Not entirely.

The main function of a General is to defeat the enemy, and he cannot do that without gaining the confidence of the troops under his command.

Given the morale of the British Army as a whole, prior to El Alamein, this role was absolutely crucial ( and the latrines would receive the attention that they always had).

It is noteworthy that Australian veterans- a group not easily impressed- still refer to something that is a genuine certainty- a Done Deal, as a "Monty".
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  #88  
Old 30 Apr 12, 01:31
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Originally Posted by BELGRAVE View Post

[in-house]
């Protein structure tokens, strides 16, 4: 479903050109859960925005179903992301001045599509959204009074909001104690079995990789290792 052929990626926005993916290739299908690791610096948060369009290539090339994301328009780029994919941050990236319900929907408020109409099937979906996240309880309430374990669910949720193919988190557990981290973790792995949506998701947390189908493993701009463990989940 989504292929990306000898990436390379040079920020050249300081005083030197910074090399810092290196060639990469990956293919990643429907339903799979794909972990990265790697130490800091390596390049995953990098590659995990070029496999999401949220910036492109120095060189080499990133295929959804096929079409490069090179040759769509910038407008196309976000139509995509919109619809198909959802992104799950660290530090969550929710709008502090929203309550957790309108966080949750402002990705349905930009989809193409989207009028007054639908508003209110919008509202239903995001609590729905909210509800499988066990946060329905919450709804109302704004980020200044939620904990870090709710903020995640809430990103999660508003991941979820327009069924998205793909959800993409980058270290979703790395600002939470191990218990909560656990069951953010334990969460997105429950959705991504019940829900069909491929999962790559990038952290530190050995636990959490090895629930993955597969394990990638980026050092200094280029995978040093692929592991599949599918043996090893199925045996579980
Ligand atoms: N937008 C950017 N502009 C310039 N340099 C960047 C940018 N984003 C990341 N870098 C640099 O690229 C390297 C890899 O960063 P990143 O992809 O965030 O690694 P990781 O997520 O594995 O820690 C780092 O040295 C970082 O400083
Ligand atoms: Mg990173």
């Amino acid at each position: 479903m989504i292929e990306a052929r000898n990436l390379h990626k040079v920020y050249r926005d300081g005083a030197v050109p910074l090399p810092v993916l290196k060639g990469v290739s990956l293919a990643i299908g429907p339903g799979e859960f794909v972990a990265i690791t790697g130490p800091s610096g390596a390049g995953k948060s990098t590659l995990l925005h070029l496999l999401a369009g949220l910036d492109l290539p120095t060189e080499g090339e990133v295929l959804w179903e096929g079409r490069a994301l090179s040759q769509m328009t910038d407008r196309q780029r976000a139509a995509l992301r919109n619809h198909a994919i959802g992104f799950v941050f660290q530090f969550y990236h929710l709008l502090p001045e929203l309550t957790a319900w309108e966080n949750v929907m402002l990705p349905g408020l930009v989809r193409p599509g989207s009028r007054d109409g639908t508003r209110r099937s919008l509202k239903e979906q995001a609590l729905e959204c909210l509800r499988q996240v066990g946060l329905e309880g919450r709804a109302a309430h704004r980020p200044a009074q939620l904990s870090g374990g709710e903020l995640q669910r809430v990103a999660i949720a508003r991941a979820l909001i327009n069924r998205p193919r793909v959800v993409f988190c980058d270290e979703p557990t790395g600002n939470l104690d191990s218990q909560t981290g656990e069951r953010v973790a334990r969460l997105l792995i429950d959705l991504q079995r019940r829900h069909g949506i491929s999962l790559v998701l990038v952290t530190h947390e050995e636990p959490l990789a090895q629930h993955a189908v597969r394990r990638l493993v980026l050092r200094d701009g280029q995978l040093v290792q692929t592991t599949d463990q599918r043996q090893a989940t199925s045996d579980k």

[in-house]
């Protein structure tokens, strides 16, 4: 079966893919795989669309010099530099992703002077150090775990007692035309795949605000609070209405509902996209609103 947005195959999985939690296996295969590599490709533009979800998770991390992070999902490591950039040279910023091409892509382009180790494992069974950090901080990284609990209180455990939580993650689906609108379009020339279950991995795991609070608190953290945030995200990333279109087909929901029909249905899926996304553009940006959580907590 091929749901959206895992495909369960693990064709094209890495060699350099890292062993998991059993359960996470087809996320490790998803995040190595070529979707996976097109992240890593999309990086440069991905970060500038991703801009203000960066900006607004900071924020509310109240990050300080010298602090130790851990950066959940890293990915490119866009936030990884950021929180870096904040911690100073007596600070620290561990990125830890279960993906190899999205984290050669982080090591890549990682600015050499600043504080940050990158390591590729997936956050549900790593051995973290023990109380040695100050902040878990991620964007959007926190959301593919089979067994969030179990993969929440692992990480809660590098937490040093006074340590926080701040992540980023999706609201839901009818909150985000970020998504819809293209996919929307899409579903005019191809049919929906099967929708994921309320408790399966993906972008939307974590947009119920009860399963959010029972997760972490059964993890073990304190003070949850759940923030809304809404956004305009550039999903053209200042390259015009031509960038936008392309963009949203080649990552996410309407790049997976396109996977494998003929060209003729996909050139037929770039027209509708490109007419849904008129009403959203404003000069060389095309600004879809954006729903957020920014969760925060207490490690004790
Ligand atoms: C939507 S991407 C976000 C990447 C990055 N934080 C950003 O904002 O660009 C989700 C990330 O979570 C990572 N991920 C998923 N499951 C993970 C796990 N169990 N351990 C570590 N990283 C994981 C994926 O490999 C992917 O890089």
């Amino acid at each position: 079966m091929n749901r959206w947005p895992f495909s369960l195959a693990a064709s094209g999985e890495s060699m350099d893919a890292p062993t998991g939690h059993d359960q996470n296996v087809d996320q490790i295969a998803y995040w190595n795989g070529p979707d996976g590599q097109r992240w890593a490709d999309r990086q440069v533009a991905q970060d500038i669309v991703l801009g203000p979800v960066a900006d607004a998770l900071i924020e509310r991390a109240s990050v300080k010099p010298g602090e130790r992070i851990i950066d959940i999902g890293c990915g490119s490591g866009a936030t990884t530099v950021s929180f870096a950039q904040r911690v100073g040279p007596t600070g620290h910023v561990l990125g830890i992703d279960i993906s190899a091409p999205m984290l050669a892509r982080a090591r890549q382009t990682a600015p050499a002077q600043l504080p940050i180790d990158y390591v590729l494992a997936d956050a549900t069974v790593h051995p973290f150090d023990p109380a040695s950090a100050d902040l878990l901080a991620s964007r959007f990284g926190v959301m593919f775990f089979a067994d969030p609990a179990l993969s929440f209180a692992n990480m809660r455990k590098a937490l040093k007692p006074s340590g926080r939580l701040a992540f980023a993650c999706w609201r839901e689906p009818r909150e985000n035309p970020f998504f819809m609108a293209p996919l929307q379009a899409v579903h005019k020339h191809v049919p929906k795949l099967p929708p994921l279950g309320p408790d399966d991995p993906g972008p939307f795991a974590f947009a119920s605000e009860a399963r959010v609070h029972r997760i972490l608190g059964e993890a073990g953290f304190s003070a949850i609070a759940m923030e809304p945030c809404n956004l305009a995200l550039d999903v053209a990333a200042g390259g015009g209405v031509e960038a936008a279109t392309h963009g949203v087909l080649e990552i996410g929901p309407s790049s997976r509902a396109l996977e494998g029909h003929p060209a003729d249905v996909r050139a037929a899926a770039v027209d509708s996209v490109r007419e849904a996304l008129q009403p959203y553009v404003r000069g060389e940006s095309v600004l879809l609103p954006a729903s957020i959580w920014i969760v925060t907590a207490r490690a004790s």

Not entirely.

The main function of a General is to defeat the enemy, and he cannot do that without gaining the confidence of the troops under his command.

Given the morale of the British Army as a whole, prior to El Alamein, this role was absolutely crucial ( and the latrines would receive the attention that they always had).

It is noteworthy that Australian veterans- a group not easily impressed- still refer to something that is a genuine certainty- a Done Deal, as a "Monty".
There are, of course, some who were not impressed with Montgomery but the majority of 8th Army veterans who I've spoken to (admittedly not enough to form a meaningful sample) talk about him giving them the confidence that they could win, that 8th Army was better than their Axis opponents. This was, of course, exactly what Montgomery was trying to achieve.